How to Control the Temperature of a Heater using a PID Loop

How to Control the Temperature of a Heater using a PID Loop

This tutorial will demonstrate how to configure a PID to control the temperature of a heater using an RTD Sensor and the Digital Output from a Maple PLC.

Software Required

Hardware Required

Wiring Diagram

PID Control Configurations

If you are unfamiliar with a PID please refer to the What is a PID Controller? tutorial page. PID Control Program Selection

  • Right Click on Program and select “New Program”.
  • Select “PID Control” under Special Configuration.
  • Click OK
  • The PID Control Window will open.

Number of Loops – Loops Per Scan – Starting PID Control Registers

  • Configure the number of loops to operate the PID. To control an object, 1 PID operation loops is used. You can use up to 32 loops.
  • In the case of several loops at sampling intervals, set up the number of loops for one scan.
  • Choose the initial register for you PID (ex. D0). Choose the PID Calculation starting address (ex. D100)

Operation Type: Forward Action and Reverse Action

  • Forward Action is when the Process Value or PV is HIGHER than the Set Value or SV, it will increase the Manipulation Value or MV.
  • Reverse Action is when the Process Value or PV is LOWER than the Set Value of SV, it will increase the Manipulation Value or MV.
  • Forward Action is used for heating.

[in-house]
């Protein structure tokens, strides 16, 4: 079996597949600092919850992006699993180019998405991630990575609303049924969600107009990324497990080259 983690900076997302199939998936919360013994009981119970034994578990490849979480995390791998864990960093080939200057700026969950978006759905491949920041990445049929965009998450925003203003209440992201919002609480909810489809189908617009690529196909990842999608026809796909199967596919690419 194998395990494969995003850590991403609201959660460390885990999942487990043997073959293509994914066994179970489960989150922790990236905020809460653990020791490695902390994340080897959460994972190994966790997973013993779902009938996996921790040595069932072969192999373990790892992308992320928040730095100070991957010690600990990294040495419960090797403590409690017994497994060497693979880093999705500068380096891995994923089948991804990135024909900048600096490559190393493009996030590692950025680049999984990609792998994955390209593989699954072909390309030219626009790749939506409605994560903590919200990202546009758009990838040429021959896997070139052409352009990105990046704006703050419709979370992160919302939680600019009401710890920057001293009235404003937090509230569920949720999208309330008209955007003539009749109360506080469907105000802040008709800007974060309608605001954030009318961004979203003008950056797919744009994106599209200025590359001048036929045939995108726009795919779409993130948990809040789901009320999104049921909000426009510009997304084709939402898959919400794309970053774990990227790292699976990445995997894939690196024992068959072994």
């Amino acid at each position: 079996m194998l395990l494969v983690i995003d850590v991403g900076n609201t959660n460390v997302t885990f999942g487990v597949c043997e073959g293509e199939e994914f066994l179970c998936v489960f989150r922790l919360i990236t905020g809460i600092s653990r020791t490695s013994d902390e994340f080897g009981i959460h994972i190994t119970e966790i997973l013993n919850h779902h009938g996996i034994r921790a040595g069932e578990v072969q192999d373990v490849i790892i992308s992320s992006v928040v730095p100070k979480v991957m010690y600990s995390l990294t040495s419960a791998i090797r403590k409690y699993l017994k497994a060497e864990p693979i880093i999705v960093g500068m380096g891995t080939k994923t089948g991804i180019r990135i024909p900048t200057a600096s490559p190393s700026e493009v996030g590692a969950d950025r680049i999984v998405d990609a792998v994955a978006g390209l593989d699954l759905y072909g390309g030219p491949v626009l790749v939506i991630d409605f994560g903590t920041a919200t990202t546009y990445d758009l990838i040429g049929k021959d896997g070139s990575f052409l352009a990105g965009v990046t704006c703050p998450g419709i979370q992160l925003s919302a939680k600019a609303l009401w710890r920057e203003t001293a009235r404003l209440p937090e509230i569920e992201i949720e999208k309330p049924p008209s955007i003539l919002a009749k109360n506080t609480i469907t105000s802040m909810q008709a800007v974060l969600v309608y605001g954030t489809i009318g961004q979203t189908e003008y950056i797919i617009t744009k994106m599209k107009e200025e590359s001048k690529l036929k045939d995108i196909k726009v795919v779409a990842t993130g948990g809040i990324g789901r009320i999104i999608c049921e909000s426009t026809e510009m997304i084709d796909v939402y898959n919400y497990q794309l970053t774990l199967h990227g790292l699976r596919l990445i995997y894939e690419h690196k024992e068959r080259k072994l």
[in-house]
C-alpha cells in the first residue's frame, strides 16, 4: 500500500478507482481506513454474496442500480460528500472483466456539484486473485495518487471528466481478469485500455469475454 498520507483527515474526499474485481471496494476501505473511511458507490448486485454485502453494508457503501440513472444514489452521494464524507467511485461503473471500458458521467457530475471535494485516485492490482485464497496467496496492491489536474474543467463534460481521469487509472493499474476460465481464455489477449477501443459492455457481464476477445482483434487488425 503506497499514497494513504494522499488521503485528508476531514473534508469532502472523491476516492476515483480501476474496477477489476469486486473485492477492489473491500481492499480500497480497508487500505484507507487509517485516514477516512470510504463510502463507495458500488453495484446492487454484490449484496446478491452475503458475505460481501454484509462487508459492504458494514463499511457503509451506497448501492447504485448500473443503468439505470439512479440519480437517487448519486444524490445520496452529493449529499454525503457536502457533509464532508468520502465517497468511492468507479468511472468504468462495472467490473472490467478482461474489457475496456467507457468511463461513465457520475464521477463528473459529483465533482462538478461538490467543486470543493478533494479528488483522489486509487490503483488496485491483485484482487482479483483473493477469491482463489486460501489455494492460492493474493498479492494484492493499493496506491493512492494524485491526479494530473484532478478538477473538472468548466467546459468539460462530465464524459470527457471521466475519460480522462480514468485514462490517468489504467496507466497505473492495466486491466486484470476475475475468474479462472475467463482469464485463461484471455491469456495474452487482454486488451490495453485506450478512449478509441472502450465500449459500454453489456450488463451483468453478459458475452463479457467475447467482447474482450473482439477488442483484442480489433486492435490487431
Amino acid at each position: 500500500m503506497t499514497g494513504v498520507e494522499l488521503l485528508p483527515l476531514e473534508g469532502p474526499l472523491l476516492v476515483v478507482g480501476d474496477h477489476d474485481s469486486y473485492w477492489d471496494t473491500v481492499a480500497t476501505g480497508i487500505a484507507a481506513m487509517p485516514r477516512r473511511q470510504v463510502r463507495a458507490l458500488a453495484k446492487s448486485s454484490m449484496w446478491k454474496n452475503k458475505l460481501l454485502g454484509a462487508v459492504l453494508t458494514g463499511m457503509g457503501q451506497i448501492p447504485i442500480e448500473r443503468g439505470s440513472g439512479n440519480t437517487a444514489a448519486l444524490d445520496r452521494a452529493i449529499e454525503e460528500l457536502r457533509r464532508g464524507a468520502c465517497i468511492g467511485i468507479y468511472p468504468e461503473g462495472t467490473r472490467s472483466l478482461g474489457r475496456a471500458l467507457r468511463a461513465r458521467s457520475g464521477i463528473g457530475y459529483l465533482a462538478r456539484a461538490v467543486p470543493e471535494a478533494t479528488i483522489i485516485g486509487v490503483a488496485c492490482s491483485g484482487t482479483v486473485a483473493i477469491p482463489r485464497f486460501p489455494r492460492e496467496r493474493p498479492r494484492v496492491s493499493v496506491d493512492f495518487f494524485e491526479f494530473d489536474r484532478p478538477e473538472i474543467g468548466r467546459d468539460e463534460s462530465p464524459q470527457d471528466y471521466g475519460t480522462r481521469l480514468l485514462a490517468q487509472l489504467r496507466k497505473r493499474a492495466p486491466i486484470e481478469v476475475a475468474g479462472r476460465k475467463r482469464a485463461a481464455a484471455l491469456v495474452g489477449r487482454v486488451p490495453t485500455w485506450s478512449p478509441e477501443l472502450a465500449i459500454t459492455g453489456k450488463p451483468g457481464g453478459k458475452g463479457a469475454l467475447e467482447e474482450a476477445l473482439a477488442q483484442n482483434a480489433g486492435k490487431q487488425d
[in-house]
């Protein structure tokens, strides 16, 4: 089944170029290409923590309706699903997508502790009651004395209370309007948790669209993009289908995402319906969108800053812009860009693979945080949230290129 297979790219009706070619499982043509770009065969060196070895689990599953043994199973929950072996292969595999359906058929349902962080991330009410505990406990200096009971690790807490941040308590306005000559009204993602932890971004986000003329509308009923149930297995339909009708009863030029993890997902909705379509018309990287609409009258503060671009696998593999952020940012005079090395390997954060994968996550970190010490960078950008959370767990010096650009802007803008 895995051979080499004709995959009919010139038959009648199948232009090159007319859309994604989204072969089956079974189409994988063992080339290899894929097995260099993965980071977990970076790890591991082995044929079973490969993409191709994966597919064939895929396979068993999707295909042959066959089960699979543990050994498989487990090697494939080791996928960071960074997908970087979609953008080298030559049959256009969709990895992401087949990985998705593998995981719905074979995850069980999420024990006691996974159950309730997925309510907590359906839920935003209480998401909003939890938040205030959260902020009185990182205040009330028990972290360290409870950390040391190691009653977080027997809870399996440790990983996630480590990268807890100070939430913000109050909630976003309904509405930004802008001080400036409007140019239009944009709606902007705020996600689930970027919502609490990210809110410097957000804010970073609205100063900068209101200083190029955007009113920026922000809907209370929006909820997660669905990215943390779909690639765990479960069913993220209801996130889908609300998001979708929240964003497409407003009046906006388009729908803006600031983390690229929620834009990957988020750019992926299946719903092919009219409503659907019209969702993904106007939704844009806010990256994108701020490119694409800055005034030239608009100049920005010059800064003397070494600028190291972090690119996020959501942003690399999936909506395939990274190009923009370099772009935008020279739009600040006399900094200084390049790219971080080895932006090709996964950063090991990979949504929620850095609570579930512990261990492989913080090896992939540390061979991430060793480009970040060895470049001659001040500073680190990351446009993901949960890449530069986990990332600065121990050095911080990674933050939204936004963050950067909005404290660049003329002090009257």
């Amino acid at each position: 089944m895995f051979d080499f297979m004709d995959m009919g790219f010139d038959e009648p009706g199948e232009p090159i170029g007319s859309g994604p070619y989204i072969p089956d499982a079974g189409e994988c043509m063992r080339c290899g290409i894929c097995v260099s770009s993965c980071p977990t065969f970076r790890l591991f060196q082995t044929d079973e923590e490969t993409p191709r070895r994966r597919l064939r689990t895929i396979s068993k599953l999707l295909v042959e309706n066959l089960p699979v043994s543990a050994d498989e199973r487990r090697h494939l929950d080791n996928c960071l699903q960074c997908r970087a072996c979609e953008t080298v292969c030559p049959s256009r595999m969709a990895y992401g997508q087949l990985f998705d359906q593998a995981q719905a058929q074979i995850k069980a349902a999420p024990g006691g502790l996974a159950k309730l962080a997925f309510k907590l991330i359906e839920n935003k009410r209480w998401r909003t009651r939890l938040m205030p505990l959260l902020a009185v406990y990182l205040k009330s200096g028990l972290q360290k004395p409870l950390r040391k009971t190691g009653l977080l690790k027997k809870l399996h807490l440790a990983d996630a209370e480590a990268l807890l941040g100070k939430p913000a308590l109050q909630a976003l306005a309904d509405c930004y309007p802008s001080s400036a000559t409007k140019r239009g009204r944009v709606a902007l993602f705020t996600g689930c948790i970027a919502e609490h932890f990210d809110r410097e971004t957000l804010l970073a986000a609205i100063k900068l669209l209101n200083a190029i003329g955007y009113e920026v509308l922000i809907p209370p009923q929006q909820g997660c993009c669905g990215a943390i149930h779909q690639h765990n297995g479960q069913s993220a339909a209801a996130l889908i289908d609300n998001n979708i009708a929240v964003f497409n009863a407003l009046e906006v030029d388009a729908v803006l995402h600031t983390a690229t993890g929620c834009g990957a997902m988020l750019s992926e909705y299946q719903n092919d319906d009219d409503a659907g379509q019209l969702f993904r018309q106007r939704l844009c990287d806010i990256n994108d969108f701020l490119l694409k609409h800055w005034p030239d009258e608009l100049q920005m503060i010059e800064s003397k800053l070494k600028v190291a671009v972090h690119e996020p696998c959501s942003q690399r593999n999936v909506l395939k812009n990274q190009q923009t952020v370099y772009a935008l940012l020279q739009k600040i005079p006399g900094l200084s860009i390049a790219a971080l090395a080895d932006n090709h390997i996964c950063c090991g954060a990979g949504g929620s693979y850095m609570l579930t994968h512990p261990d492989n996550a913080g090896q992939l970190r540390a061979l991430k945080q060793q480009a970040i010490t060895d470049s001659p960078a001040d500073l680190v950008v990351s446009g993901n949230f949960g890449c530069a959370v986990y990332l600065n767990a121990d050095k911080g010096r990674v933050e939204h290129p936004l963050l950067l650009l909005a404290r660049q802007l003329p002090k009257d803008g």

• Reverse Action is used for cooling.

Sampling Time or Sampling Interval

This is used to setup the PID calculation. Its the interval of the Process Value change while the Manipulation Value is at maximum status.

Hunting – The process of trying to reach the target value.

Kp or Proportional Gain (Refer to Proportional Control)

Configures the Proportional Gain. If the hunting value is severe, reduce the proportional value.

Ki or Integral Gain (Refer to Integral Control)

Configures the Integral Gain. If the integral gain value is large, hunting gets reduced and the time to stabilize can be prolonged.

Kd or Derivative Gain (Refer to Derivative Control)

Configures the Derivative Gain. This value is used when there is severe disturbance or the system has a quick reaction.

Manipulative Value Low Limit + High Limit + Change Rate

For the Manipulative Value, because we’re dealing with a digital output signals, this can be represented as 0 meaning the heater is off or 16,000 which means the heater is on. You could also change the low to 0 and high to 1 meaning it’s on.

MV Low Limit – This sets up the lowest manipulated value for the PID operation. If using this function, the MV can never be lower than the fixed minimum value.

Example: 0

MV High Limit – This sets up the highest manipulated value for the PID operation. If using this function, the MV can never be higher than the fixed maximum value.

Example: 16,000

MV Change Rate Limit – This sets the MV change rate limit, which compares with the change rate of current MV and the previous MV. When the change of the MV is greater than the fixed MV change rate limit, the output value is outputted as the fixed variation rate limit.

Example: 16,000

On/Off Time

On Time in a heating example, is the time the heater is turned on to increase the temperature.

Off time is the time when the heater is off allowing the system to cool or stabalize.

Set Value (SV)